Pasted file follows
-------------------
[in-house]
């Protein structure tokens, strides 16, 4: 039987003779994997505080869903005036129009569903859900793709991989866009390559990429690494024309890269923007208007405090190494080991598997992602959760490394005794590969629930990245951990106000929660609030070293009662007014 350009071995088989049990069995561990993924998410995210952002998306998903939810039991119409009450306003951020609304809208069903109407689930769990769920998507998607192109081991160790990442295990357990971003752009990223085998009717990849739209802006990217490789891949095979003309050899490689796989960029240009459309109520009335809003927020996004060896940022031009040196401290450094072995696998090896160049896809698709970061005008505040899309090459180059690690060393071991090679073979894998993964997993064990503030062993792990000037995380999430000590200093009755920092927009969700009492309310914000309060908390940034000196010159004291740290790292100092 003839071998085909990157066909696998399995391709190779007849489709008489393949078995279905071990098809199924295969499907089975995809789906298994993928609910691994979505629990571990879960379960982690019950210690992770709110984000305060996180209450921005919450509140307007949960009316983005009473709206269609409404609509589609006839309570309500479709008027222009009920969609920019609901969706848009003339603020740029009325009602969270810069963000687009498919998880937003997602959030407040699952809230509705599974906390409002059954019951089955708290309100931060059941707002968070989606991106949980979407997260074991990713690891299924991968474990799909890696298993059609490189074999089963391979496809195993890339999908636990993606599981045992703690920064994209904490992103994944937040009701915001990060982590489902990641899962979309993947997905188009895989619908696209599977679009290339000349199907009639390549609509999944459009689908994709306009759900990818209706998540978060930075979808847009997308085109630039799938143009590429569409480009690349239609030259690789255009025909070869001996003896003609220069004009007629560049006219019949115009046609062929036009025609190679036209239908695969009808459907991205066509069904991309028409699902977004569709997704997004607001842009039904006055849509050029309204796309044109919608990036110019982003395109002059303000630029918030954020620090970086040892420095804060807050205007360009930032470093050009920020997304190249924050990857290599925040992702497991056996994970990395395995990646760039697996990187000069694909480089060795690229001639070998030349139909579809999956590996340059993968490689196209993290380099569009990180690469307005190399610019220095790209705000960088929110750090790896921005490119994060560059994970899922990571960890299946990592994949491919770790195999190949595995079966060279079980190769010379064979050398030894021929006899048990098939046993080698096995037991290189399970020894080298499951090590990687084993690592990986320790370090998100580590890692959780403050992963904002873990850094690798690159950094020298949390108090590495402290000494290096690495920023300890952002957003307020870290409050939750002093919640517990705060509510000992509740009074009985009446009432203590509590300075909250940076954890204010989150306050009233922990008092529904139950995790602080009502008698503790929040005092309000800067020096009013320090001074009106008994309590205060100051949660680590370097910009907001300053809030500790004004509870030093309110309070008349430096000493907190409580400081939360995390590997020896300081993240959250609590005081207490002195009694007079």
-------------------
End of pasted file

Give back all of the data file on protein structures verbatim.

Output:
[in-house]
């Protein structure tokens, strides 16, 4: 039987003779994997505080869903005036129009569903859900793709991989866009390559990429690494024309890269923007208007405090190494080991598997992602959760490394005794590969629930990245951990106000929660609030070293009662007014 350009071995088989049990069995561990993924998410995210952002998306998903939810039991119409009450306003951020609304809208069903109407689930769990769920998507998607192109081991160790990442295990357990971003752009990223085998009717990849739209802006990217490789891949095979003309050899490689796989960029240009459309109520009335809003927020996004060896940022031009040196401290450094072995696998090896160049896809698709970061005008505040899309090459180059690690060393071991090679073979894998993964997993064990503030062993792990000037995380999430000590200093009755920092927009969700009492309310914000309060908390940034000196010159004291740290790292100092 003839071998085909990157066909696998399995391709190779007849489709008489393949078995279905071990098809199924295969499907089975995809789906298994993928609910691994979505629990571990879960379960982690019950210690992770709110984000305060996180209450921005919450509140307007949960009316983005009473709206269609409404609509589609006839309570309500479709008027222009009920969609920019609901969706848009003339603020740029009325009602969270810069963000687009498919998880937003997602959030407040699952809230509705599974906390409002059954019951089955708290309100931060059941707002968070989606991106949980979407997260074991990713690891299924991968474990799909890696298993059609490189074999089963391979496809195993890339999908636990993606599981045992703690920064994209904490992103994944937040009701915001990060982590489902990641899962979309993947997905188009895989619908696209599977679009290339000349199907009639390549609509999944459009689908994709306009759900990818209706998540978060930075979808847009997308085109630039799938143009590429569409480009690349239609030259690789255009025909070869001996003896003609220069004009007629560049006219019949115009046609062929036009025609190679036209239908695969009808459907991205066509069904991309028409699902977004569709997704997004607001842009039904006055849509050029309204796309044109919608990036110019982003395109002059303000630029918030954020620090970086040892420095804060807050205007360009930032470093050009920020997304190249924050990857290599925040992702497991056996994970990395395995990646760039697996990187000069694909480089060795690229001639070998030349139909579809999956590996340059993968490689196209993290380099569009990180690469307005190399610019220095790209705000960088929110750090790896921005490119994060560059994970899922990571960890299946990592994949491919770790195999190949595995079966060279079980190769010379064979050398030894021929006899048990098939046993080698096995037991290189399970020894080298499951090590990687084993690592990986320790370090998100580590890692959780403050992963904002873990850094690798690159950094020298949390108090590495402290000494290096690495920023300890952002957003307020870290409050939750002093919640517990705060509510000992509740009074009985009446009432203590509590300075909250940076954890204010989150306050009233922990008092529904139950995790602080009502008698503790929040005092309000800067020096009013320090001074009106008994309590205060100051949660680590370097910009907001300053809030500790004004509870030093309110309070008349430096000493907190409580400081939360995390590997020896300081993240959250609590005081207490002195009694007079």